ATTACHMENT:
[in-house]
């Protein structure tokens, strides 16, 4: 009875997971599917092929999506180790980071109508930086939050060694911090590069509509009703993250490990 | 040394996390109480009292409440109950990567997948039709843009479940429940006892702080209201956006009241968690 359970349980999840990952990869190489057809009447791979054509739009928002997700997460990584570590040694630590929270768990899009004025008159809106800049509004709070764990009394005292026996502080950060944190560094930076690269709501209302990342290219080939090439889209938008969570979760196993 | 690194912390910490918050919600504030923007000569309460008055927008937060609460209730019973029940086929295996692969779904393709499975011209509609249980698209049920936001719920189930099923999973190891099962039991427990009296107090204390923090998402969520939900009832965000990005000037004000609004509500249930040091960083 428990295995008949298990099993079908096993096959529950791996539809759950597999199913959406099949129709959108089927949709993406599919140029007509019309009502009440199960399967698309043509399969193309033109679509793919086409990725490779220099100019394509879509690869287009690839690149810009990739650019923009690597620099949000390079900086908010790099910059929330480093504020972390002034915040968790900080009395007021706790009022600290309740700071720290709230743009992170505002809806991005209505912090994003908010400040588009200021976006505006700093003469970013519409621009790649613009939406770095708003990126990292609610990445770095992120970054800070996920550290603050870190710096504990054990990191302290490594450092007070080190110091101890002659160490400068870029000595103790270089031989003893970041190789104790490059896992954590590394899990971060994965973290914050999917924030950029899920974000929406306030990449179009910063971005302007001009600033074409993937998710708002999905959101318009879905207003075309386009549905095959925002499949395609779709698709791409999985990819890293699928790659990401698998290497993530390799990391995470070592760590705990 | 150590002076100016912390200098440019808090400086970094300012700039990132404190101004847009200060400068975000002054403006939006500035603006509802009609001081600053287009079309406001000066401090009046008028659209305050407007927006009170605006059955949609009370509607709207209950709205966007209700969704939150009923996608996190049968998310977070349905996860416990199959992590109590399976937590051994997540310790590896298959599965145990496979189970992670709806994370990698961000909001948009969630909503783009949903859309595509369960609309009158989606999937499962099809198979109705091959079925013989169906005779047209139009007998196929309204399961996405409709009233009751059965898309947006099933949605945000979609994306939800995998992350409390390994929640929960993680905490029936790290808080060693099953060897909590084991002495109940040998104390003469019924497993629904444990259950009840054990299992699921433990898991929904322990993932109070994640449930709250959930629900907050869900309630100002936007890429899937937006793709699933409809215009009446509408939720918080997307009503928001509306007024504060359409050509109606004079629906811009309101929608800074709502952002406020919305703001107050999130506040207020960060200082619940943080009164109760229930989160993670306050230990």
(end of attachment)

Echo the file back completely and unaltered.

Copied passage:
[in-house]
């Protein structure tokens, strides 16, 4: 009875997971599917092929999506180790980071109508930086939050060694911090590069509509009703993250490990 | 040394996390109480009292409440109950990567997948039709843009479940429940006892702080209201956006009241968690 359970349980999840990952990869190489057809009447791979054509739009928002997700997460990584570590040694630590929270768990899009004025008159809106800049509004709070764990009394005292026996502080950060944190560094930076690269709501209302990342290219080939090439889209938008969570979760196993 | 690194912390910490918050919600504030923007000569309460008055927008937060609460209730019973029940086929295996692969779904393709499975011209509609249980698209049920936001719920189930099923999973190891099962039991427990009296107090204390923090998402969520939900009832965000990005000037004000609004509500249930040091960083 428990295995008949298990099993079908096993096959529950791996539809759950597999199913959406099949129709959108089927949709993406599919140029007509019309009502009440199960399967698309043509399969193309033109679509793919086409990725490779220099100019394509879509690869287009690839690149810009990739650019923009690597620099949000390079900086908010790099910059929330480093504020972390002034915040968790900080009395007021706790009022600290309740700071720290709230743009992170505002809806991005209505912090994003908010400040588009200021976006505006700093003469970013519409621009790649613009939406770095708003990126990292609610990445770095992120970054800070996920550290603050870190710096504990054990990191302290490594450092007070080190110091101890002659160490400068870029000595103790270089031989003893970041190789104790490059896992954590590394899990971060994965973290914050999917924030950029899920974000929406306030990449179009910063971005302007001009600033074409993937998710708002999905959101318009879905207003075309386009549905095959925002499949395609779709698709791409999985990819890293699928790659990401698998290497993530390799990391995470070592760590705990 | 150590002076100016912390200098440019808090400086970094300012700039990132404190101004847009200060400068975000002054403006939006500035603006509802009609001081600053287009079309406001000066401090009046008028659209305050407007927006009170605006059955949609009370509607709207209950709205966007209700969704939150009923996608996190049968998310977070349905996860416990199959992590109590399976937590051994997540310790590896298959599965145990496979189970992670709806994370990698961000909001948009969630909503783009949903859309595509369960609309009158989606999937499962099809198979109705091959079925013989169906005779047209139009007998196929309204399961996405409709009233009751059965898309947006099933949605945000979609994306939800995998992350409390390994929640929960993680905490029936790290808080060693099953060897909590084991002495109940040998104390003469019924497993629904444990259950009840054990299992699921433990898991929904322990993932109070994640449930709250959930629900907050869900309630100002936007890429899937937006793709699933409809215009009446509408939720918080997307009503928001509306007024504060359409050509109606004079629906811009309101929608800074709502952002406020919305703001107050999130506040207020960060200082619940943080009164109760229930989160993670306050230990």